Supply Chain Now
Episode 337

Episode Summary

“We want to keep associates safe. We want to keep the inventory safe. We want to protect the system from needing to be shut down so it can be disinfected. Making changes is very difficult because of the fixed nature of the infrastructure, but we can get higher throughput through the same operation, increasing redundancy and flexibility.”

– Mark Messina, COO of Geek+


It is impossible to deny that the coronavirus pandemic and resulting shutdown have changed consumer habits and patterns in significant ways. Everything from shopping to entertainment has gone online, and many companies, industries, and supply chains and scrambling to keep up. The current volume of eCommerce shipments truly resembles Christmas in April.

Mark Messina is the COO of Geek+ Americas and Rick DeFiesta is their Director of Business Development. Like everyone else, they are looking at the current business environment and can see disruption as well as the opportunity for different types of companies in the supply chain.

In this interview, Mark and Rick speak with Supply Chain Now Co-hosts Greg White and Scott Luton about:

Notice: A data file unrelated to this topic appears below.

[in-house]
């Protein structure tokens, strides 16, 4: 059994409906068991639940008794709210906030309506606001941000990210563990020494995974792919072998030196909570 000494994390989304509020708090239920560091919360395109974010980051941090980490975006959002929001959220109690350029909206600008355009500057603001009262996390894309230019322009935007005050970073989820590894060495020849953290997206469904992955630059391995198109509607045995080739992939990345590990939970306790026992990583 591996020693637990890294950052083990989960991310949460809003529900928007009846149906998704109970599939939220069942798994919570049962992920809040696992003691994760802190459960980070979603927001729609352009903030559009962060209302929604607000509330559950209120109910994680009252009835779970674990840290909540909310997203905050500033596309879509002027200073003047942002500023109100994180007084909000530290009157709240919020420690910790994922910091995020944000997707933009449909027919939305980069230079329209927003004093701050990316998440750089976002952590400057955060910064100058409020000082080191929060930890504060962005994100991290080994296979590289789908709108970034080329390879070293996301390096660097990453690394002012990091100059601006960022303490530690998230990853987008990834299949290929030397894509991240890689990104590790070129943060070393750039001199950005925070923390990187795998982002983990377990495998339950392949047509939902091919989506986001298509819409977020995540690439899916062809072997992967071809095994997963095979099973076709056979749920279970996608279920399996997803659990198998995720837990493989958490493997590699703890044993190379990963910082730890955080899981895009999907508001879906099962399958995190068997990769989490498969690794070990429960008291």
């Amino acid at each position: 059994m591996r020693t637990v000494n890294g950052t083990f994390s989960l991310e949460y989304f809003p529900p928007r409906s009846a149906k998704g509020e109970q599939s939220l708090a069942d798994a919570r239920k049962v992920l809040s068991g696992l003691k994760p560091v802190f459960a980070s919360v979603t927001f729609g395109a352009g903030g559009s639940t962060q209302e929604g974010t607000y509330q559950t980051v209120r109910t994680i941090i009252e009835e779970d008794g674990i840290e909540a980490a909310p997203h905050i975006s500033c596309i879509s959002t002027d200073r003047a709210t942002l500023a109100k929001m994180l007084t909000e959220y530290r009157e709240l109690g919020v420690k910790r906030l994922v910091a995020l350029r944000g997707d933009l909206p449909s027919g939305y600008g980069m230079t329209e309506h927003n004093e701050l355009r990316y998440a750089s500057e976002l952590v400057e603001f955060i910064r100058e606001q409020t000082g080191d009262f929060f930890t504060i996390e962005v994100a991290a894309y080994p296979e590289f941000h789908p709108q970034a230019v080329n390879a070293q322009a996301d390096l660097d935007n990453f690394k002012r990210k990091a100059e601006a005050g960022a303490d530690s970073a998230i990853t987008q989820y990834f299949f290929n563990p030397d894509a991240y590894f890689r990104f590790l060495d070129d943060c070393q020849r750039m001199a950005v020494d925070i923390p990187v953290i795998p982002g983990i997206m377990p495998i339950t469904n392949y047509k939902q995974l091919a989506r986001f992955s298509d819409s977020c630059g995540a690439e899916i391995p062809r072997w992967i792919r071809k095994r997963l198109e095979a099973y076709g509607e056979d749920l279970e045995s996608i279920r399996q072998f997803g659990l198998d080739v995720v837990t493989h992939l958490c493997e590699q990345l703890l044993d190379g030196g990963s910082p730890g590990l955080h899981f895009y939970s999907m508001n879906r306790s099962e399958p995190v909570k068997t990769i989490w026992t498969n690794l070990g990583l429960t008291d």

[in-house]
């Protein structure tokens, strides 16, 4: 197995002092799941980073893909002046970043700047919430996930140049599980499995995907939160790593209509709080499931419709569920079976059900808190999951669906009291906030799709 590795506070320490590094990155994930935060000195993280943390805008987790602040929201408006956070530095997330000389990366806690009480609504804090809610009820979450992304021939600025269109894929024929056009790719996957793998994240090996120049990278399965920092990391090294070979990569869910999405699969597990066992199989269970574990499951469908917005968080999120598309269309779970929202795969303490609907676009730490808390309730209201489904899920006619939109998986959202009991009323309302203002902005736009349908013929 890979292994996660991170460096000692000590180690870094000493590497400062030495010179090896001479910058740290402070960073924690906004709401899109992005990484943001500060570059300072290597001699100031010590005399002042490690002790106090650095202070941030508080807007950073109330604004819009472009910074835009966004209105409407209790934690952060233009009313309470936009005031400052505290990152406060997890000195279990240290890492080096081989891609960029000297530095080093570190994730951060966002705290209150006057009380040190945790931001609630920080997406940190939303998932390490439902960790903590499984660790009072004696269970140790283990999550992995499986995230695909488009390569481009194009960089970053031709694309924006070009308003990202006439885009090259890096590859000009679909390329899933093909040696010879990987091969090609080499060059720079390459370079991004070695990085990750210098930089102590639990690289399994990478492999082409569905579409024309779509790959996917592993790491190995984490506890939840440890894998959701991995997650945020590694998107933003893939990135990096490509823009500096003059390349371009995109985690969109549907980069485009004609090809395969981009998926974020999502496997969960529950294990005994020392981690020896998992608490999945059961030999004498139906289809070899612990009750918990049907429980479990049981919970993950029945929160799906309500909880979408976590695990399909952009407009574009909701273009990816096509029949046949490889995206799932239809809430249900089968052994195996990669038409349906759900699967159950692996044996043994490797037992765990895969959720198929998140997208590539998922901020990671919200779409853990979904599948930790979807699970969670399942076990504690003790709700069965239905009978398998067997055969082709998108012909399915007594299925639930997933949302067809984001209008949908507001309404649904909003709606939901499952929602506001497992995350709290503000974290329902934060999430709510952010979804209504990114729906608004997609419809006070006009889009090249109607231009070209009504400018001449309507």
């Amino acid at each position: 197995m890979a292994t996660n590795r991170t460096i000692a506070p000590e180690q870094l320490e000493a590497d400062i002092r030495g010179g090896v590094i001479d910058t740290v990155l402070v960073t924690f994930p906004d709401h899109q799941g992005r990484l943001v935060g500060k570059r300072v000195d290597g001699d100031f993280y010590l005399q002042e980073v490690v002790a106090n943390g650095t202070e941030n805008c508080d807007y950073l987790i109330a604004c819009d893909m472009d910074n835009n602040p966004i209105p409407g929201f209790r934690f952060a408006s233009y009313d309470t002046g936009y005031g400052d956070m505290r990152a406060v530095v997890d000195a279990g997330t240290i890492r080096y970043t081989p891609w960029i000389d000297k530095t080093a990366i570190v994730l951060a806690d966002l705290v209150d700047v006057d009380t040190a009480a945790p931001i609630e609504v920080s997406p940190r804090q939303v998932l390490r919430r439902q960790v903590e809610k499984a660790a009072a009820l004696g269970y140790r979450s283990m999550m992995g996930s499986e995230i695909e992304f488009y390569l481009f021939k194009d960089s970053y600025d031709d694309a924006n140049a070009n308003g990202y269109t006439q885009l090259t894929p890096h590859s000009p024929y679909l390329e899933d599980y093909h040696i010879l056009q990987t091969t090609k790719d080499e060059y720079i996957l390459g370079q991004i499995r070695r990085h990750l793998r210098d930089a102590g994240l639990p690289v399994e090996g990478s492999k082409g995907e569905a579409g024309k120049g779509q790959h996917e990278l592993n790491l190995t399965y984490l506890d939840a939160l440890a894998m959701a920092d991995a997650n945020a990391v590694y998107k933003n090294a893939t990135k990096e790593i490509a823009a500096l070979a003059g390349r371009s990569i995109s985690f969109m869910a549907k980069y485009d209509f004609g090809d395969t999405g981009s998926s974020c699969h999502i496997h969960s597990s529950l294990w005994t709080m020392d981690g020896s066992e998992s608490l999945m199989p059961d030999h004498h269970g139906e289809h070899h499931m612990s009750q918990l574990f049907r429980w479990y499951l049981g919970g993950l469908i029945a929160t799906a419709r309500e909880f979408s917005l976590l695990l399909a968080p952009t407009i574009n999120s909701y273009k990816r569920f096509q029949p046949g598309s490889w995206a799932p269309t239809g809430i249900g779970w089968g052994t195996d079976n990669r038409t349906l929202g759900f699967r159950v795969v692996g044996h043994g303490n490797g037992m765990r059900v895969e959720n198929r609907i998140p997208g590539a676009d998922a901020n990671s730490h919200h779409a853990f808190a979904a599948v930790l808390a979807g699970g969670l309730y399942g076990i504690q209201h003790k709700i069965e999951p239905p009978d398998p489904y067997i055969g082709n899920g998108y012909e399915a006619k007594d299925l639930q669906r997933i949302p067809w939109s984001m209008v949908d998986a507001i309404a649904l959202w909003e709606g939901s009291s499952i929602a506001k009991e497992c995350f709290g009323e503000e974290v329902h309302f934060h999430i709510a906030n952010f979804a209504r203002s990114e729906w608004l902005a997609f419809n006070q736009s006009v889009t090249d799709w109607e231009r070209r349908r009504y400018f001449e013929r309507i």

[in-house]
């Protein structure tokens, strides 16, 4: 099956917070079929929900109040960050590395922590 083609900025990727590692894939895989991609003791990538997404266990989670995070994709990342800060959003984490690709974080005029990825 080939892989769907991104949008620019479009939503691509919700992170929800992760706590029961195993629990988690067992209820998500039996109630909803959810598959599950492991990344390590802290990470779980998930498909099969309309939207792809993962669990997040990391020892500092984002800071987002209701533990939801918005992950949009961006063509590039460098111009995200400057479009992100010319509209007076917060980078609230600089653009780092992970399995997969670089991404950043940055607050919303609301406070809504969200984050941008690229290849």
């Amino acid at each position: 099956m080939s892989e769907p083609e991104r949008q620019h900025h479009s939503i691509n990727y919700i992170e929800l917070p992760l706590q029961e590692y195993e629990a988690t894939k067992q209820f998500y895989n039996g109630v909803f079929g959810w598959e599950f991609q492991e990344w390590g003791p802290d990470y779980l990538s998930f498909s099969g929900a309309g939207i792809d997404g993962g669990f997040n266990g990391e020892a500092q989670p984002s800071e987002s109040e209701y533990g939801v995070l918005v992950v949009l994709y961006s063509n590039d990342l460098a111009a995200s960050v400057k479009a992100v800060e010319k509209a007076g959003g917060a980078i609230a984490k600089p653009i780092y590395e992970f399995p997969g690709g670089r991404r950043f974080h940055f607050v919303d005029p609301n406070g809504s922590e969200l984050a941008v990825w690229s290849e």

· How cross-generational consumer behaviors and demand patterns are shifting overnight in ways that will have a lasting effect on them and the stores they shop at

· The weaknesses that are being uncovered in detailed, real-time inventory management and online payment systems

· The benefits of automation for improving labor efficiency, especially in the case of order fulfillment

Episode Transcript

[00:00:05] It’s time for Supply chain now. Broadcasting live from the Supply chain capital of the country. Atlanta, Georgia, heard around the world, Supply chain now spotlights the best in all things supply chain the people, the technologies, best practices and the critical issues of the day. And now here are your hosts.


[00:00:28] Good afternoon, Scott Luton and Greg White here with you on Supply chain. Now welcome back to the show and today’s show. We’re going to be speaking with a few industry leaders in big things and automation and robotics space. In fact, part of our discussion will focus on Kogut 19s, impact on consumer behaviors as well as global supply chain operations. Really a wide variety of early lessons learned. Some more to come on that momentarily. Quick programing note we invite you to find this and subscribe to supply chain now wherever you get your podcasts. We don’t want you to miss a single thing. Want to welcome in my esteemed fellow co-host Greg White Serial Supply chain tech entrepreneur and trust advisor. Greg, how are you?


[00:01:13] I am doing great. I am like many people and as Mark said in the pre-show, one of many people who needs a haircut and you know, since we’re going to talk about immigration to the Scott, maybe there’s something that Mark and Rick can do to help us there.